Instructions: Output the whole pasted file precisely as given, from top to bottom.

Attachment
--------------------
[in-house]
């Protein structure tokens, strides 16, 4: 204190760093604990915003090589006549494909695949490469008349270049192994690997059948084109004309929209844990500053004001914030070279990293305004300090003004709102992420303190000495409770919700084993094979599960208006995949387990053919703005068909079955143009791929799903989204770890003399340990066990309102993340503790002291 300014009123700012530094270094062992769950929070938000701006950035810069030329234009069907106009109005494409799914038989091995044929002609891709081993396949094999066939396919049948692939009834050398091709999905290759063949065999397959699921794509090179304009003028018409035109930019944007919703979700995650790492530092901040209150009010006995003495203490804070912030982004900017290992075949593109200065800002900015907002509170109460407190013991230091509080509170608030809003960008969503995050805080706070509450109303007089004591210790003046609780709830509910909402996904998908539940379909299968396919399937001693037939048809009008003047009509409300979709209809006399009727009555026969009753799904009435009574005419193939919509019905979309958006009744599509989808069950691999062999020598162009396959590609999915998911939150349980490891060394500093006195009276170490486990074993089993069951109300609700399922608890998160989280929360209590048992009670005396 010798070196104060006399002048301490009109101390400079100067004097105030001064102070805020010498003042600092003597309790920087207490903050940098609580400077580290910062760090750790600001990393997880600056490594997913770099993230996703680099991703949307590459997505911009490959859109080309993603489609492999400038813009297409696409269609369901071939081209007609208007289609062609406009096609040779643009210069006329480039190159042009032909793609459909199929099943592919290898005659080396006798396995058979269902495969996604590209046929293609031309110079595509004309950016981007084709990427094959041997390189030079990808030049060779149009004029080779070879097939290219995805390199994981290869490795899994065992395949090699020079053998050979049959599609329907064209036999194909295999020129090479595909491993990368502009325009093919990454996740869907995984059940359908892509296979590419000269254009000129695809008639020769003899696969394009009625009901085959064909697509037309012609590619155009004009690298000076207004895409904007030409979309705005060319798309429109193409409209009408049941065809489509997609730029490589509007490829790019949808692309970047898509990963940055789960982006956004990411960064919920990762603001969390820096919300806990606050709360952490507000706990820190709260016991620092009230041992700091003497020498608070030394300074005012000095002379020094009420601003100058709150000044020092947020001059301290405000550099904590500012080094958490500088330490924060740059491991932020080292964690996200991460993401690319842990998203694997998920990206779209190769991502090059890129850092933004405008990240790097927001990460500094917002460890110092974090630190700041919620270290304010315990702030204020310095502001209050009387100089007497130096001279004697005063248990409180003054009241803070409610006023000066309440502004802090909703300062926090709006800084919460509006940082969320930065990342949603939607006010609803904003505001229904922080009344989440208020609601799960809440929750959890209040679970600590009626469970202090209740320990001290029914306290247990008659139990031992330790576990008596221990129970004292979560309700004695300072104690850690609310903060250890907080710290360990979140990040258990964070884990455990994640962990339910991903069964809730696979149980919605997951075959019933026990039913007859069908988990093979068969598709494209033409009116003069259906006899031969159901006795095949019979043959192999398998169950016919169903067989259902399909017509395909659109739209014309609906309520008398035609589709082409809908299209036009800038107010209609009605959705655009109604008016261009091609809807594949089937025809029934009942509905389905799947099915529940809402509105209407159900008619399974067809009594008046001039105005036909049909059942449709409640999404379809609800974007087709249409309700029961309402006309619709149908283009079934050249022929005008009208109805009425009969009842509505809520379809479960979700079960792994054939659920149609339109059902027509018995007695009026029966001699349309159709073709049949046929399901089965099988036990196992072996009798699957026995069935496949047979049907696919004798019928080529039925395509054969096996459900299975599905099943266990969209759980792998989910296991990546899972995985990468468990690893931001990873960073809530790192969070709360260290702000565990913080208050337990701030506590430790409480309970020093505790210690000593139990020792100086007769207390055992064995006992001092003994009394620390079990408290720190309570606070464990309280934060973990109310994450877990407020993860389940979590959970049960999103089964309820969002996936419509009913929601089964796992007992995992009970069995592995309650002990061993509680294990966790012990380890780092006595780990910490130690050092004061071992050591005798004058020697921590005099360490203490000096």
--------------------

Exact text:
[in-house]
């Protein structure tokens, strides 16, 4: 204190760093604990915003090589006549494909695949490469008349270049192994690997059948084109004309929209844990500053004001914030070279990293305004300090003004709102992420303190000495409770919700084993094979599960208006995949387990053919703005068909079955143009791929799903989204770890003399340990066990309102993340503790002291 300014009123700012530094270094062992769950929070938000701006950035810069030329234009069907106009109005494409799914038989091995044929002609891709081993396949094999066939396919049948692939009834050398091709999905290759063949065999397959699921794509090179304009003028018409035109930019944007919703979700995650790492530092901040209150009010006995003495203490804070912030982004900017290992075949593109200065800002900015907002509170109460407190013991230091509080509170608030809003960008969503995050805080706070509450109303007089004591210790003046609780709830509910909402996904998908539940379909299968396919399937001693037939048809009008003047009509409300979709209809006399009727009555026969009753799904009435009574005419193939919509019905979309958006009744599509989808069950691999062999020598162009396959590609999915998911939150349980490891060394500093006195009276170490486990074993089993069951109300609700399922608890998160989280929360209590048992009670005396 010798070196104060006399002048301490009109101390400079100067004097105030001064102070805020010498003042600092003597309790920087207490903050940098609580400077580290910062760090750790600001990393997880600056490594997913770099993230996703680099991703949307590459997505911009490959859109080309993603489609492999400038813009297409696409269609369901071939081209007609208007289609062609406009096609040779643009210069006329480039190159042009032909793609459909199929099943592919290898005659080396006798396995058979269902495969996604590209046929293609031309110079595509004309950016981007084709990427094959041997390189030079990808030049060779149009004029080779070879097939290219995805390199994981290869490795899994065992395949090699020079053998050979049959599609329907064209036999194909295999020129090479595909491993990368502009325009093919990454996740869907995984059940359908892509296979590419000269254009000129695809008639020769003899696969394009009625009901085959064909697509037309012609590619155009004009690298000076207004895409904007030409979309705005060319798309429109193409409209009408049941065809489509997609730029490589509007490829790019949808692309970047898509990963940055789960982006956004990411960064919920990762603001969390820096919300806990606050709360952490507000706990820190709260016991620092009230041992700091003497020498608070030394300074005012000095002379020094009420601003100058709150000044020092947020001059301290405000550099904590500012080094958490500088330490924060740059491991932020080292964690996200991460993401690319842990998203694997998920990206779209190769991502090059890129850092933004405008990240790097927001990460500094917002460890110092974090630190700041919620270290304010315990702030204020310095502001209050009387100089007497130096001279004697005063248990409180003054009241803070409610006023000066309440502004802090909703300062926090709006800084919460509006940082969320930065990342949603939607006010609803904003505001229904922080009344989440208020609601799960809440929750959890209040679970600590009626469970202090209740320990001290029914306290247990008659139990031992330790576990008596221990129970004292979560309700004695300072104690850690609310903060250890907080710290360990979140990040258990964070884990455990994640962990339910991903069964809730696979149980919605997951075959019933026990039913007859069908988990093979068969598709494209033409009116003069259906006899031969159901006795095949019979043959192999398998169950016919169903067989259902399909017509395909659109739209014309609906309520008398035609589709082409809908299209036009800038107010209609009605959705655009109604008016261009091609809807594949089937025809029934009942509905389905799947099915529940809402509105209407159900008619399974067809009594008046001039105005036909049909059942449709409640999404379809609800974007087709249409309700029961309402006309619709149908283009079934050249022929005008009208109805009425009969009842509505809520379809479960979700079960792994054939659920149609339109059902027509018995007695009026029966001699349309159709073709049949046929399901089965099988036990196992072996009798699957026995069935496949047979049907696919004798019928080529039925395509054969096996459900299975599905099943266990969209759980792998989910296991990546899972995985990468468990690893931001990873960073809530790192969070709360260290702000565990913080208050337990701030506590430790409480309970020093505790210690000593139990020792100086007769207390055992064995006992001092003994009394620390079990408290720190309570606070464990309280934060973990109310994450877990407020993860389940979590959970049960999103089964309820969002996936419509009913929601089964796992007992995992009970069995592995309650002990061993509680294990966790012990380890780092006595780990910490130690050092004061071992050591005798004058020697921590005099360490203490000096």